Such a woman was Mary Whitford of Worsley, Alberta. In the book Bridging the Years published by the Worsley Women’s Institute, Mrs. Whitford’s was the first biography in the book. Mr. Harold Hobden has done further research for which we are grateful.
Our first first-hand knowledge of Mrs. Whitford came in a conversation with Mr. D. Bright now of Dawson Creek.
For many years Mr. Bright had had on his ankle a large ulcer which had been treated without success by many doctors in many new ways. One day Granny Whitford saw it. Producing a jar of ointment, she said, “Put this on for two nights. Be sure to wrap your foot and leg well because it won’t come off the bed clothes.”
It was black; it was sticky; it smelled! Mr. Bright put it on. Years later now, he reports: “I don’t know what was in it, but that sore began to heal. It healed completely. It never returned.”
Intrigued by his praise for “a wonderful lady” this writer made inquiry of Worsley people. This is what came out of it.
Mary Whitford was the daughter of famed “Chief Ermine” or “Ermine Skin” of the Hobema Band, and educated at St. Albert and Lacombe Schools. At some time she lived at Stettler, during which time she walked many miles back and forth each day to work. It seems that she was employed in a hospital, or possibly in a doctor’s office.
Little more is known of her early-married life except that there was tragedy.
In 1917 Mary Whitford brought her two sons Billie and Danny to Clear Prairie, north of Fairview, where she worked as an interpreter for the proprietor, H.A. Lathrop. Apparently Mrs. Whitford had a sum of money for she soon became a partner with Mr. Lathrop in a small ranching enterprise when they bought out an old-timer. The store and ranch was a centre for the local Indians. In the autumn of 1918 five bands of Indian had gathered there to trade when the flu epidemic reached Clear Prairie. Mrs. Whitford, to keep them away from the contagion, made them leave at once for their camping grounds at Sweeney Creek, with strict instructions not to visit or allow visitors. A notice was put up in the store warning people not to go near the Indians – but it was torn down, and the flu was carried in. All had been well while Mr. Lathrop carried supplies out near to the encampment to be picked up be the Indians. Once introduced, the disease raged through the camp, and nineteen died. An Indian cemetery on the SW [?] 1/4 of section 11, Township 87, Range 8 West of the 6th Meridian marks the site of a tragedy all too frequent in that epidemic when many Indian bands were all but wiped out.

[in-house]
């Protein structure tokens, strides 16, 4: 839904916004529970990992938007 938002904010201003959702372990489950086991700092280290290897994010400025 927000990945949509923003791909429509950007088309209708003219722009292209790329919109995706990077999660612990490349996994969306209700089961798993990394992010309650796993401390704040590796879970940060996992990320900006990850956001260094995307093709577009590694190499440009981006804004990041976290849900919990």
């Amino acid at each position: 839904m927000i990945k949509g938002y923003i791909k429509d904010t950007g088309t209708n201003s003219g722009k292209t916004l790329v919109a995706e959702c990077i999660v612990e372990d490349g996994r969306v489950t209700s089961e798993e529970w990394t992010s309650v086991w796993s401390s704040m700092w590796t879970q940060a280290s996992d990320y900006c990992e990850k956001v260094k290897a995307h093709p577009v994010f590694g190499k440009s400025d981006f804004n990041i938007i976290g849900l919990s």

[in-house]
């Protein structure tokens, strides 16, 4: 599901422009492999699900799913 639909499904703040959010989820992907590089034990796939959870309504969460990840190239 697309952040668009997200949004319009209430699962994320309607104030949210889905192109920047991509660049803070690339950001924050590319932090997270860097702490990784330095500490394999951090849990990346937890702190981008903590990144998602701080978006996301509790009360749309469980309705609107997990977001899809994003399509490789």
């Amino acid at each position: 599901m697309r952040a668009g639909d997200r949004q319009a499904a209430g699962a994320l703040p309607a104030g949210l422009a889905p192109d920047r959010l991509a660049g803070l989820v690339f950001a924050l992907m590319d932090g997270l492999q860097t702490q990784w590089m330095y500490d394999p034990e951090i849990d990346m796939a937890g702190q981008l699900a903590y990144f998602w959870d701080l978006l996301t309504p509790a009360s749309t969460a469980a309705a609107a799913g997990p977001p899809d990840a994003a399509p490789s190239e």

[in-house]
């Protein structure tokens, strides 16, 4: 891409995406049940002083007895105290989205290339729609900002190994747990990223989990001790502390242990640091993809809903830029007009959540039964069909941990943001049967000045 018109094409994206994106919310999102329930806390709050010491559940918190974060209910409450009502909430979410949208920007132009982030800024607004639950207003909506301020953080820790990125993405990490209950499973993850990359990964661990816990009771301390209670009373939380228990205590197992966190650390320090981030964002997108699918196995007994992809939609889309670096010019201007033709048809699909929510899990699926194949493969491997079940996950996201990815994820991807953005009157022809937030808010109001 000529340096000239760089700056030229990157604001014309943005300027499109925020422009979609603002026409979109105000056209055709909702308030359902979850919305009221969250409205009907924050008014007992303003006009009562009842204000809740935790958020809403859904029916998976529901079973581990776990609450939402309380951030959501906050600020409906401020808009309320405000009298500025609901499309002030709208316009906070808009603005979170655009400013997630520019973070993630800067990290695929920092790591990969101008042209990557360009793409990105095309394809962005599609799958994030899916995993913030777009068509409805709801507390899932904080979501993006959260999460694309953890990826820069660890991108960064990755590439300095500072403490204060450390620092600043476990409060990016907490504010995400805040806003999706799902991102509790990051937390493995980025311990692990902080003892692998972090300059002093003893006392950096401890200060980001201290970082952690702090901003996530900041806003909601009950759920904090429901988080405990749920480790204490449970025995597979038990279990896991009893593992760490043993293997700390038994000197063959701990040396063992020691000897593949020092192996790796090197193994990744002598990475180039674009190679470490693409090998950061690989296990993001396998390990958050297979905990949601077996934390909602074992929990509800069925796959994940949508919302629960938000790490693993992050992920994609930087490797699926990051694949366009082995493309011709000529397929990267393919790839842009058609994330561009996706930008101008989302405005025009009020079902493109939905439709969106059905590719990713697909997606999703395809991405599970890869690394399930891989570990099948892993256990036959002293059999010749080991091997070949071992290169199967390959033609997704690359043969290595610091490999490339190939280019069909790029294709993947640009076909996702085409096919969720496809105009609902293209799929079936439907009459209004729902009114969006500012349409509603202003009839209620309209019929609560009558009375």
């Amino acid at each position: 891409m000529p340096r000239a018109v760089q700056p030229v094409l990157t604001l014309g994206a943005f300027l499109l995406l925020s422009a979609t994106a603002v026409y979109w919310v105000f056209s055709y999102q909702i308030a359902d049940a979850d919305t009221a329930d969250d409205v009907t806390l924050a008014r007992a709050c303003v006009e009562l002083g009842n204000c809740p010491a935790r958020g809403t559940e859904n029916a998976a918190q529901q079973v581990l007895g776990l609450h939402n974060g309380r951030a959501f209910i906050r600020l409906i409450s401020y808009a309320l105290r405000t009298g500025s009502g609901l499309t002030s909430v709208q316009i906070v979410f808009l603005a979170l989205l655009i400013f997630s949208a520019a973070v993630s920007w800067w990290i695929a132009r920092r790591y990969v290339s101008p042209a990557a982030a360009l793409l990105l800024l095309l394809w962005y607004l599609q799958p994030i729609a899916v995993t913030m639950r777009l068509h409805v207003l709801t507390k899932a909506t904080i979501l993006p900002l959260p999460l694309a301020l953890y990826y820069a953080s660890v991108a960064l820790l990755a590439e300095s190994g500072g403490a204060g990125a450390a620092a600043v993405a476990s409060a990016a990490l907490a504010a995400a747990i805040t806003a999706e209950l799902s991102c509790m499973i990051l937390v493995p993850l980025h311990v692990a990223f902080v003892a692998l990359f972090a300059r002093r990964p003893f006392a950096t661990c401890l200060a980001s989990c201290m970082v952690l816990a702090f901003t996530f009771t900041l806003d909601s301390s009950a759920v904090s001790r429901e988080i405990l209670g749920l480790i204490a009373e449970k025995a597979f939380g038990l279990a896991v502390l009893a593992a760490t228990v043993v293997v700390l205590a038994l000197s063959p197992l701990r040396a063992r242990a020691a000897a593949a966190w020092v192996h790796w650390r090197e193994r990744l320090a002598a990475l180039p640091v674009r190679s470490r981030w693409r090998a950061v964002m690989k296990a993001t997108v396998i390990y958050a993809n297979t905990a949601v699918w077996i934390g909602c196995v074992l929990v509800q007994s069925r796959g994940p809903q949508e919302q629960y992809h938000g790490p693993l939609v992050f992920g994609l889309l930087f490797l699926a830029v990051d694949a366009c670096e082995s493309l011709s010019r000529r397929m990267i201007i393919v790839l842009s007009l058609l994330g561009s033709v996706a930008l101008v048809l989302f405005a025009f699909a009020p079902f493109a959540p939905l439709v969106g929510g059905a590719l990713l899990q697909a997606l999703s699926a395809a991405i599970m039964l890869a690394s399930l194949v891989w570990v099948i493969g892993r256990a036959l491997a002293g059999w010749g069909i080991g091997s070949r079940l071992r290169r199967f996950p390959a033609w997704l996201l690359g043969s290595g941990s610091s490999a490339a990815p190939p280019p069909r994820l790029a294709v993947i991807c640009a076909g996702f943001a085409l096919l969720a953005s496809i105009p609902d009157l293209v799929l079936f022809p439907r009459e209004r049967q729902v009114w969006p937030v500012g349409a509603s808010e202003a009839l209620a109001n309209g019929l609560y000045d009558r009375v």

In 1919 they moved to the Worsley district. Billie Whitford had served in World War I and on his return he took up ranching, ran stampede, “located” newcomers on their homesteads and kept open house for travelers.
His son, Granny’s eldest grandson, was named “Worsley” after an officer whom Billie had admired overseas. When the name was submitted in a contest, it was chosen for the new settlement.
Meanwhile Granny went on with deeds of mercy in her quiet way. Before the arrival of a medical man she was always “on call as doctor, nurse of midwife”. Tales of her skill are still told, as we discovered in 1973. No journey was too long or hazardous for her to ride or to trudge on foot when roads were impassable, carrying her “little black bag”. She said, with justifiable pride, “I never lost a (maternity) case.”
When a doctor came she still worked along with him, as nurse or mid-wife in his absence.
Between times she raised a foster son, and her grand daughter, Mary, daughter of her deceased son Danny. No child need lack a home as long as Granny lived.
Her three eldest grandsons — Worsley, Leo and Keith — followed their father Billie into World War II in which Worsley was killed in action.
Her life was summed up by an old-timer of the district: “One long, long trail of service and hardship, with many moves, and many long trails of rough traveling and living conditions. Her services to a community were priceless.
“God Bless Her!”
Such a pity that nobody wrote down her Indian medicine lore!